Chryssa Romanos (1931-2006), a distinctive Greek artist, quickly established an individualized style which placed her at the forefront of global artistic developments of her time. Her work is characterized by a critical position on sociopolitical and artistic issues, as well as poetic polysemy.
Chryssa Romanos was born in Athens, where she lived until 1961 and again from 1981 onwards, but the intermediate two decades she spent in France (1961-1981) determined her artistic temperament. There she met her future husband Nikos Kessanlis, as well as various other artistic personas. Romanos was part of the group of Greek diaspora artists who lived and worked in Western art capitals during the post war period. For the first time in recent Greek history, Greek artists would play an instrumental role in the formation of international artistic movements.
Beginning late into 1964, and for the next two years, Chryssa Romanos would create the series Labyrinths, Targets, Horoscopes, Casino, Reportage, and Maps. She would collect and select depictions of reality taken from the photographic footage of highly circulated contemporary newspapers or magazines, iconic images of consumer products or mechanics, documentary accounts of current events, fragments of landscapes and geographic or land registry maps. Romanos would then compile these materials in dialectic relation with written or printed words in order to articulate her own critique of society, artwork and the function of the arts therein.
Amidst the backdrop of Pop Art and its French equivalent, Nouveau Réalisme, and more broadly of Neo-dadaism, it was the moment in which reality invaded the canvas in the form of found material, a derivative of the readymade, or language. Chryssa Romanos draws on the techniques of Dadaist collage, the language of mass-culture advertisement, and the written tongue, not to praise, but to mount a critical commentary on capitalist culture. Similarly, she juxtaposes the irrational, the playful and the fantastic with the sociopolitical framework denoted. Her direct and poignant critical opinion is informed by the climate of general defiance that would lead to May ’68.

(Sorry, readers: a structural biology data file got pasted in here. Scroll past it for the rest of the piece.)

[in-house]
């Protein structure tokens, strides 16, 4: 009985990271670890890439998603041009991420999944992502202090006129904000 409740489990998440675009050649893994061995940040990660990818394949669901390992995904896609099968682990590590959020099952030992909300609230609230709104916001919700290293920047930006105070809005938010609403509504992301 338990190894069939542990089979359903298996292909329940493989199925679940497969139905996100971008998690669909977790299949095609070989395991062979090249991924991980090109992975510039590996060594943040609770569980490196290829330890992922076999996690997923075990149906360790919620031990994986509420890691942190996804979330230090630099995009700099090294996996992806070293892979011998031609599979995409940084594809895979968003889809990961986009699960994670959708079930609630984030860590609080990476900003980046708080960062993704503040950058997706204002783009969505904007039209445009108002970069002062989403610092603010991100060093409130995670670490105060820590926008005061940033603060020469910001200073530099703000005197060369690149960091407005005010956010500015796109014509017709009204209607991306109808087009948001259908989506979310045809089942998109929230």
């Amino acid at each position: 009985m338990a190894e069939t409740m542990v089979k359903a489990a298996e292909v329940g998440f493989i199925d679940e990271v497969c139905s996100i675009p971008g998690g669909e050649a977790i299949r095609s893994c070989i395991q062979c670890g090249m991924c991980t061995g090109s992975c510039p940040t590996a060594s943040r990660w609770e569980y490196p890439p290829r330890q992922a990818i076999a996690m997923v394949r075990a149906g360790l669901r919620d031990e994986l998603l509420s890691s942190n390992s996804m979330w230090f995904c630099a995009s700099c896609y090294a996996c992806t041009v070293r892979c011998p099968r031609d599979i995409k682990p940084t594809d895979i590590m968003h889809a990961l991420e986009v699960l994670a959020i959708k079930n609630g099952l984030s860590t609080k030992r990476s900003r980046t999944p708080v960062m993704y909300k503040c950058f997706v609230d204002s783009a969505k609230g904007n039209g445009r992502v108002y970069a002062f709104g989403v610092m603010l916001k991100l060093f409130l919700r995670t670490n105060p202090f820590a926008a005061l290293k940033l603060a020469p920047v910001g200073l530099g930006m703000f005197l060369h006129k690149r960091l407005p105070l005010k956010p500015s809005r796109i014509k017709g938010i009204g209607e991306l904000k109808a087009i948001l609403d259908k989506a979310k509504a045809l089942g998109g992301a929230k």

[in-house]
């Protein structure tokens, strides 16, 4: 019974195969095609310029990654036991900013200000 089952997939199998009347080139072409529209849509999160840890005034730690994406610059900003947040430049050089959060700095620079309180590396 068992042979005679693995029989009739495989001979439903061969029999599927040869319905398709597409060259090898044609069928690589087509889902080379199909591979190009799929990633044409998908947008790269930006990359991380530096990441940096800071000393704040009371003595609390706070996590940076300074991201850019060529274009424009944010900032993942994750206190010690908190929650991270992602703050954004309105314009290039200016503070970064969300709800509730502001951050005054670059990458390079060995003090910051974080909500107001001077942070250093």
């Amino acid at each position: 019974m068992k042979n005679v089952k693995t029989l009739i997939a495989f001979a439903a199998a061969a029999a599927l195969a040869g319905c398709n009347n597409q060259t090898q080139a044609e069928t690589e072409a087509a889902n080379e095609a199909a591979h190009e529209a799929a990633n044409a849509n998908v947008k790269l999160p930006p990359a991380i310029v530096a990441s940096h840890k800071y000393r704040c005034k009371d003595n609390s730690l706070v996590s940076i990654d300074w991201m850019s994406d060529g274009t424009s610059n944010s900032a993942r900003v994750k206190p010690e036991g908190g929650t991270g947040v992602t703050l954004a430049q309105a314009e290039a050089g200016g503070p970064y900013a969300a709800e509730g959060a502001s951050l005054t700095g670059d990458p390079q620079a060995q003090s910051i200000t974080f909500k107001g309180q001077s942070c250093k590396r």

Since 1980/81 the artist has worked systematically in large-scale décollage on plexiglas. This method, used by the Nouveaux réalistes of the ’60s, was embraced by Chryssa Romanos as the natural successor of previous artistic investigations and got personalized. The artist would begin by gluing publications and other paper materials (adverts, maps, periodicals, photographic replicas of historic artworks…) on Plexiglas. Once it dried she intervened with a wet sponge, rubbing the surface of the paper until it came partly undone. This procedure was repeated with consecutive layers of paper, which however remain thin and translucent. The artist acts on the back of the work; consequently the final front surface would reveal itself to her only after the procedure was completed. The technique of gluing and erasing overlaid paper materials necessarily emphasizes the procedure itself and produces dynamic visual palimpsests. Rhythmic labyrinths of forms and colours, structured by notional axes and uneven sections, where occasionally Rorschach’s inkblots might be discerned, invite the gaze and mind to wander. Reading is neither linear nor guaranteed. The fractured space contains the traces of liberated gesture, memory and cultural experience.
Chryssa Romanos’ varied oeuvre includes also: abstract painting, monotype collage, Meccano –a sculptural series based on the known children’s model construction system– and a series of silkscreens in diary format.